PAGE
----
Let’s get the easy/hard stuff out of Â the way. I LOVEÂ my denomination. Okay, I love a lot of denominations, but I love mine. I do not love it over the Church, but that’s a discussion for another day.
Back on the 19th of September, I quoted Ed Stetzer (on Google+Â &Â Facebook) regarding his views on the house church and mega-church models.
…I think that the megachurch is a growing trend and the house church is also a growing trend– at the same time. For what it is worth, I am excited about both. God has used the megachurch to reach Korea and the house church to reach China. Let’s hold our models loosely and our Jesus firmly.
It was with great sadness that I read about Shaun King’s resignation from the Atlanta-based Courageous Church. It was an even heavier heart that I read his wife’s emotional response to the turmoil. I don’t know either Shaun or Rai King, but I can “hear” the breaking of their hearts. I also cannot help but feel that there was a tad bit of gloating over at Stories From the Revolutions: The Journal of the LK10 Community, but that really is an aside rather than the point. If Ed Stetzer is correct (and demographically, he probably is), what does that mean for a denomination like the Church of the Nazarene?
The Church of the Nazarene is a collection (in the United States, at least) of many churches, of many sizes. Most are not house churches (though, there are more every year, but still, not the fastest growing segment), nor are most mega-churches (though, we have a few of those, too). The Church of the Nazarene is primarily made up of churches with a population of 50 to 150. This range doesn’t fit into either “model”. As the demographics of the church head toward the “well-curve” of the house/mega-church extremes, where does a denomination that is more of a bell-curve fit?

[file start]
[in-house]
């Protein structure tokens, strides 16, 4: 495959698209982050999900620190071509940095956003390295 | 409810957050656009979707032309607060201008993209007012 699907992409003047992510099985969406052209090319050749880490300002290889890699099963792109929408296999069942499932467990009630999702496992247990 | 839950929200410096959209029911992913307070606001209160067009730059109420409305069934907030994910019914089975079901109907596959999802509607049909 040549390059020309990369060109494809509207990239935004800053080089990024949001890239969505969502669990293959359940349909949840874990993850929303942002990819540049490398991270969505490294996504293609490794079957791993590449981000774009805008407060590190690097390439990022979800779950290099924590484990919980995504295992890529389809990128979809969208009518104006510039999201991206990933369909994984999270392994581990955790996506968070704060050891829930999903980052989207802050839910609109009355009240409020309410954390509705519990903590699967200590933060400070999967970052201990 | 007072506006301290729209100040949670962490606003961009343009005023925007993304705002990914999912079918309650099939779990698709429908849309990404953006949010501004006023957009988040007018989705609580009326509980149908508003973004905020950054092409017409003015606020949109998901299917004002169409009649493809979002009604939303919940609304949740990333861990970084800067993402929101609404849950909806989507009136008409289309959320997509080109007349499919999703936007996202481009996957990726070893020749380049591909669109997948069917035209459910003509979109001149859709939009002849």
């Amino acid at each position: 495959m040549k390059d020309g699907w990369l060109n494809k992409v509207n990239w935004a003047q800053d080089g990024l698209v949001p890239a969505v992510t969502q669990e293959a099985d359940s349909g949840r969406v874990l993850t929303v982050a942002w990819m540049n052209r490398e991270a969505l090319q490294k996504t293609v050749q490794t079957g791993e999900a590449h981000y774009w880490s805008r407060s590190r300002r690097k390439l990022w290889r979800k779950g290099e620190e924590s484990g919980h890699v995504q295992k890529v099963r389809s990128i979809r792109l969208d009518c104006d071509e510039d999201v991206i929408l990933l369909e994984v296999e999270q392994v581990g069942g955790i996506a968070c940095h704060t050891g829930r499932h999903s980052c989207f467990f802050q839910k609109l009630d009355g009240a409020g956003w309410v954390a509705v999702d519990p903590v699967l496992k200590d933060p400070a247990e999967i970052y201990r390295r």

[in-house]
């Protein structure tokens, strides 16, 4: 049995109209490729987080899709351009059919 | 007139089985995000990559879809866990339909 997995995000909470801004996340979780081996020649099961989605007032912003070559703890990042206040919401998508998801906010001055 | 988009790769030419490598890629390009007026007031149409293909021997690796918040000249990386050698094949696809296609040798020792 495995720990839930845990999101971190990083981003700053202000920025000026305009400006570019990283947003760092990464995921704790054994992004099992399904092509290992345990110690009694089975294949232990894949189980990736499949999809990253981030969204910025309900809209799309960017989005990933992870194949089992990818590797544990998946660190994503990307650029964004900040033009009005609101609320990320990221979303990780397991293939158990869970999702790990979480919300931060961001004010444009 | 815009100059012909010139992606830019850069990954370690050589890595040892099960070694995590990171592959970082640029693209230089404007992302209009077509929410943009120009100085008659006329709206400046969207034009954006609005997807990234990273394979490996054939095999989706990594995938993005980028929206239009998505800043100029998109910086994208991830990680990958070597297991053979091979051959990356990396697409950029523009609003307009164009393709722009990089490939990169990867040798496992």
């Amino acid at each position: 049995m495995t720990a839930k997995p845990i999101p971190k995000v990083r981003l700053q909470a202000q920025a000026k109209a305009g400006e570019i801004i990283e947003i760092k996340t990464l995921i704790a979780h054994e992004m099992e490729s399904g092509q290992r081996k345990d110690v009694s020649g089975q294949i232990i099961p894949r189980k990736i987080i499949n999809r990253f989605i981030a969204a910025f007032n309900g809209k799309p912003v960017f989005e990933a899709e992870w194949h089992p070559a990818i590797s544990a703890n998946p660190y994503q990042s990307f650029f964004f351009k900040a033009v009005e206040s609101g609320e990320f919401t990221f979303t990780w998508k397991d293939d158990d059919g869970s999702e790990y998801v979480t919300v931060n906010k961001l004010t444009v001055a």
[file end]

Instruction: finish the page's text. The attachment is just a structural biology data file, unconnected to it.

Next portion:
It doesn’t. Ooops. I said it. We, the Church of the Nazarene, don’t fit.
I think I’m okay with that. No. I don’t think I’m okay with that, I am okay with that.
I don’t think the extreme of house/mega-church will last long, it really can’t. Neither one really fits American tendencies particularly well. They seem to, on the surface, but they have no particular balance. I could be wrong, but I do think the face of the American church will change…for the better. Mega-churches will have their mega-star pastors who hold their churches together by force of will or by almost in-human organizational skills (this, by the way, is a stereotype, and does not apply to all). House churches will rise and fall almost as much as breathing, especially as many (as shown far too often by history) will start to split/form based upon personalities and minor (and not-so minor) theological differences. Both seem (again, a stereotype) to be non-denominational either by intent or by nature, so there will often not be a larger body that can provide the balance that often seems to be needed to the local body.
For whatever reason, the Church of the Nazarene seems to live/survive/thrive between the extremes of house/mega-church. I strongly suspect that much of that is based upon our Holiness heritage. Much of what the mega-church seeks is a body driven to serve Christ in a huge way (at least in their words and mission statements). The Holy Spirit is the best driver of that, rather than human will and desire. The house church seeks/demands discipleship (rightfully so) of the body, but often seems to leave that to individual desire (not always bad), with little balance or boundaries (can lead to very bad things). The Holy Spirit brings those with open hearts to Christ to do His work in the world, shaping them more and more to be like Him. That is Holiness.
Once the dust settles, which it will, from the church-size wars, the Church of the Nazarene will still be here, preaching Holiness to His people who have been called and have answered, and preaching it to those called, but have yet to answer.